Millions contributor and ardent Canadian, Andrew Saikali, dropped me a line to let me know that Ryszard Kapuscinski, the Polish journalist and one of my favorite writers will be on the CBC Radio program Writers and Company this Sunday, June 5th. If you’re interested, you can listen live by clicking through from here. (Check that page to see when it will air in your time zone.) It appears as though the show will also be available here for download for a week after it airs on Sunday.
I made mention of a young writer named Ben Mezrich in my poker post earlier this week. Well, it turns out he’s got another high-stakes book out, but this time international finance, not poker, is the focus. Ugly Americans is about an Ivy Leaguer who follows a nebulous job offer to Japan where he ends up pulling off “a trade that could, quite simply, be described as the biggest deal in the history of the financial markets.” And it’s a true story. Kinda makes ya curious, no?In case anyone is feeling very generous as you read this. I found two things today that I really want: George Plimpton on Sports and The Complete Monty Python’s Flying Circus Megaset. (They’re on my wishlist.)Coming soon: “Goodbye, Los Angeles!”
I had my first day at the races today when I went to Santa Anita and bet on the horses. The San Gabriel Mountains hover over the far side of the track. It’s a beautiful track and it was a good time, despite the fact that I lost some money. In fact my only winning bet of the day was a trifecta that paid $15.40. My excitment about this was much tempered by the old Filipino lady sitting behind me who was laughing her ass off at me about how small the pay off was. But it was a nice enough day at the races.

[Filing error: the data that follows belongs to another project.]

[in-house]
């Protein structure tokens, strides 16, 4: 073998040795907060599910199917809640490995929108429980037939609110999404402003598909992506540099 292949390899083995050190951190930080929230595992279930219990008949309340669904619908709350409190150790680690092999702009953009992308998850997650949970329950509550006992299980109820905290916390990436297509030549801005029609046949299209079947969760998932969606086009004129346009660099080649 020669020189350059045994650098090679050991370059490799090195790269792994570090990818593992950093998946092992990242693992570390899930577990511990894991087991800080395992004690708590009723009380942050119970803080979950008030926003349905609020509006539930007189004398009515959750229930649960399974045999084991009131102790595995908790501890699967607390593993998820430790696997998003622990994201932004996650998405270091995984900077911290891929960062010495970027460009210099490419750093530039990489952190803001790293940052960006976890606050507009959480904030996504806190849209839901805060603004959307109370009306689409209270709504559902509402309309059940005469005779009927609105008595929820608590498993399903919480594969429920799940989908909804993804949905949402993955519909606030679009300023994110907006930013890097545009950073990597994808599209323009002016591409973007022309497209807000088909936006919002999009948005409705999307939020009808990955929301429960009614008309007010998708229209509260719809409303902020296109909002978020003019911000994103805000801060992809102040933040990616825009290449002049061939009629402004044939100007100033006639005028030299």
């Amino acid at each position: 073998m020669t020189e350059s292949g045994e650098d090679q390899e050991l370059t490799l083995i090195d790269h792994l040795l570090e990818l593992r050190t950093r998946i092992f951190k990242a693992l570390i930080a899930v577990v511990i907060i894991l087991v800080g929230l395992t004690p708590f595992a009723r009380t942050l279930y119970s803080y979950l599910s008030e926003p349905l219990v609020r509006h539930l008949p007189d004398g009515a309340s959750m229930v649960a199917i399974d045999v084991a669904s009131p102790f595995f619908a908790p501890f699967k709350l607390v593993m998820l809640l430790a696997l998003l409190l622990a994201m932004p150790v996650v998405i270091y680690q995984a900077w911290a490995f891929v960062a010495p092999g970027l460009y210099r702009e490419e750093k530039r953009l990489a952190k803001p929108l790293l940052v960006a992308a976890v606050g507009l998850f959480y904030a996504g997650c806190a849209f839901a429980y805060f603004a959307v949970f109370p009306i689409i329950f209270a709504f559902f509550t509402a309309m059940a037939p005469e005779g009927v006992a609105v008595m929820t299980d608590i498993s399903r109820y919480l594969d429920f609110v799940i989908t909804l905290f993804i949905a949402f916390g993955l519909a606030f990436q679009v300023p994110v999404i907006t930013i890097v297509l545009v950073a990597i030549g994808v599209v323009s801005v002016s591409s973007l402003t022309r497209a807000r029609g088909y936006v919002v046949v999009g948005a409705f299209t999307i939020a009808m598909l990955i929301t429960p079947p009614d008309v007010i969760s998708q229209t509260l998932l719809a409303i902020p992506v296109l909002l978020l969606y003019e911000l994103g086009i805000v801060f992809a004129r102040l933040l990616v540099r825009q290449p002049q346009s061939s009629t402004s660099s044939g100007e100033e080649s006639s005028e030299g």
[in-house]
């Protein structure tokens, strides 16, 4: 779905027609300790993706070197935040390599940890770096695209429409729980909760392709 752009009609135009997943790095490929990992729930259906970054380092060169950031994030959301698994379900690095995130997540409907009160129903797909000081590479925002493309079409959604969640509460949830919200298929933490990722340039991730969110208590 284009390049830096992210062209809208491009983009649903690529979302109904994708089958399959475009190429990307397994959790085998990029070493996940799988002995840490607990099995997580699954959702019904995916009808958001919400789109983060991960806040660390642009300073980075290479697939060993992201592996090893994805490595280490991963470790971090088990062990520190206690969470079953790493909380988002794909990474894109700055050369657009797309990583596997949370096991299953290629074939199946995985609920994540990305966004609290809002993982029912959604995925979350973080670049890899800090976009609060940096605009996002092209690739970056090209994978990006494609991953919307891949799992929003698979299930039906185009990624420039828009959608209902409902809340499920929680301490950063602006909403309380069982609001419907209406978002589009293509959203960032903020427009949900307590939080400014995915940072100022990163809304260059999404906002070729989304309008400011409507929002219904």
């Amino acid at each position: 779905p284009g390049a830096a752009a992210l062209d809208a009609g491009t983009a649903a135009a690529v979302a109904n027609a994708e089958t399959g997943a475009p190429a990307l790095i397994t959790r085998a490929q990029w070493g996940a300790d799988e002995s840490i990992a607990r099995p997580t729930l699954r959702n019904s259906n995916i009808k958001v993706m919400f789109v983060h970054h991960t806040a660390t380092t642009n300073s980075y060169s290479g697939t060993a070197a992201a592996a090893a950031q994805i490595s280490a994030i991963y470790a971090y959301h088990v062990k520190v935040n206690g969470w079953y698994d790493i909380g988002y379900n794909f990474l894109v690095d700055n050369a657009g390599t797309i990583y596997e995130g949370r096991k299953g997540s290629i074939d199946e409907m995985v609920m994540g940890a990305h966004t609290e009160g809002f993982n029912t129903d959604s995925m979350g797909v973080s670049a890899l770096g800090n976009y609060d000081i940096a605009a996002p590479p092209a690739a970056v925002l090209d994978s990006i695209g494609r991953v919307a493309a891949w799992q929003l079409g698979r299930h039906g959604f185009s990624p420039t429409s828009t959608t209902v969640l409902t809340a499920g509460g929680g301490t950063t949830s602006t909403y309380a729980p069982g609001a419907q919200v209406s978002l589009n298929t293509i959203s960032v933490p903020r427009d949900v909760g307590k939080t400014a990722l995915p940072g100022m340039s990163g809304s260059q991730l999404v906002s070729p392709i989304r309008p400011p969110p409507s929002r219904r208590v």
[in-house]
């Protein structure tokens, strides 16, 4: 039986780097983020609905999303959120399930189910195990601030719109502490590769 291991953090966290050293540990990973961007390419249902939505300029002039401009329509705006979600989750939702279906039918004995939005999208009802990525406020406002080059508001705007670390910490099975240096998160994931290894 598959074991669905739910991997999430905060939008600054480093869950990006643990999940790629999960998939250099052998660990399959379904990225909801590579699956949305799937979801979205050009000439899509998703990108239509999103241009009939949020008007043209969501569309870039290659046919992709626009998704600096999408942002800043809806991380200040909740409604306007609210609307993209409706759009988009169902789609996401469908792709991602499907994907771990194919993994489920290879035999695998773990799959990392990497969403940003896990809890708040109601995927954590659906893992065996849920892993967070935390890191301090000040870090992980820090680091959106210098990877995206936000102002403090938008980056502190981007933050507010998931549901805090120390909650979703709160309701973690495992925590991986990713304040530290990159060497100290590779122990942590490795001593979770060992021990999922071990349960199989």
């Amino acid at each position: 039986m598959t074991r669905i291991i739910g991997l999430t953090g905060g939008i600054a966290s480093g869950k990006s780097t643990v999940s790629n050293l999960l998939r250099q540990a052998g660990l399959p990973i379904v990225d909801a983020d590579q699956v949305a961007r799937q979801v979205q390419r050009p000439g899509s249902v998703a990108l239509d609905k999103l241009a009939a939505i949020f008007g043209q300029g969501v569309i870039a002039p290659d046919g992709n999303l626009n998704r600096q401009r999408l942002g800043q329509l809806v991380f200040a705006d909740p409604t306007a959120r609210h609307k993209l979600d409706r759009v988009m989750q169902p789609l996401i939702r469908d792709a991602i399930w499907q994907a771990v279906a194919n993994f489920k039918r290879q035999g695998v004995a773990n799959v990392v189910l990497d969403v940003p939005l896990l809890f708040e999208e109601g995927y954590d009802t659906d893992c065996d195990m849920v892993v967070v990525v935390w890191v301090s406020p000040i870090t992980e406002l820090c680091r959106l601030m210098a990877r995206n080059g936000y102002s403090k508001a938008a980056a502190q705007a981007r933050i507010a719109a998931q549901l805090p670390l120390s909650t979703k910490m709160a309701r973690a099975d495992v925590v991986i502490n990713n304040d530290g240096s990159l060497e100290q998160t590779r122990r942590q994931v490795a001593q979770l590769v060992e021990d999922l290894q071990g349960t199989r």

In early 2002, the mogul for whom I worked began reimagining his prize property, The Atlantic Monthly. For a few weeks, I and other David Bradley employees at The Advisory Board Company received emails asking how The Atlantic might be improved. Would expanded political coverage make us more likely to subscribe? How about an expanded travel section? And: Could we recommend a witty British essayist to round out the list of contributors? (I’m pleased to say I botched this last question, and so can claim no credit for Christopher Hitchens.)Indeed, for a while, I wanted nothing to do with The Atlantic at all. Though the changes inaugurated that year improved the circulation numbers, they seemed to me to damage The Atlantic’s brand. The palpable rightward lurch; the proliferation of infographics, polls, and lifestyle coverage for the country-club set; and especially the breathless editorial hooks – “Is Google Making Us Stupid?” “Was Rumsfeld Right?” “Is Feminism Bad for Women?” – had made this intellectual institution everything it once wasn’t. While reading an article pegged to season five of The Wire, I could practically hear cut-and-paste mouseclicks turning good reporting into vacuous bloviating. (The Wire’s chief offense? It’s fiction!)It was around this point that I began to toy with an essay called, “Is The Atlantic Monthly the Death of Journalism?”The most telling weakness of The Atlantic circa 2005 – 2007, I would have argued, was the way that it had assimilated in print form a quality conventional wisdom assigns to online writing: i.e., an instinct to manufacture controversy, at the expense of common sense. This pseudo-blogginess was on vivid display in the magazine’s letters section, wherein master sophists such as Caitlin Flanagan hectored any reader who dared to point out the tendentiousness of their logic.Even as the editorial standards of the print magazine slipped, however, a stealthy inversion was happening on the magazine’s blogs, whose readership numbers soon eclipsed newsstand sales. Marc Ambinder sought some middle ground in our contentious political discourse. James Fallows and Clive Crook, freed from their editorial overlords, offered thoughtful feuilletons. And even as Ross Douthat and I got into a mini-contretemps about presidential fiction, I came to admire the high standards of logos and ethos he brought to that mire of pathos, the Internet.Now, with a new design and a new slogan, the print and online arms of The Atlantic have perhaps reached some happy accommodation. The current print issue reveals the virtues of editorial patience; Hannah Rosin’s piece on transgender juveniles, in particular, is a model of probity. By far the most interesting aspect of the redesign, however, can be found on the web. The new version of www.theatlantic.com sports a svelte and user-friendly index of the magazine’s blog offerings (a.k.a. “Voices”). Moreover, the central panel of the homepage features a rotating selection of current content, making no distinction between print and online provenance. It’s a credit to The Atlantic’s intrepid bloggers – and a nod to the possibilities of the blog as a medium – that readers won’t miss the distinction.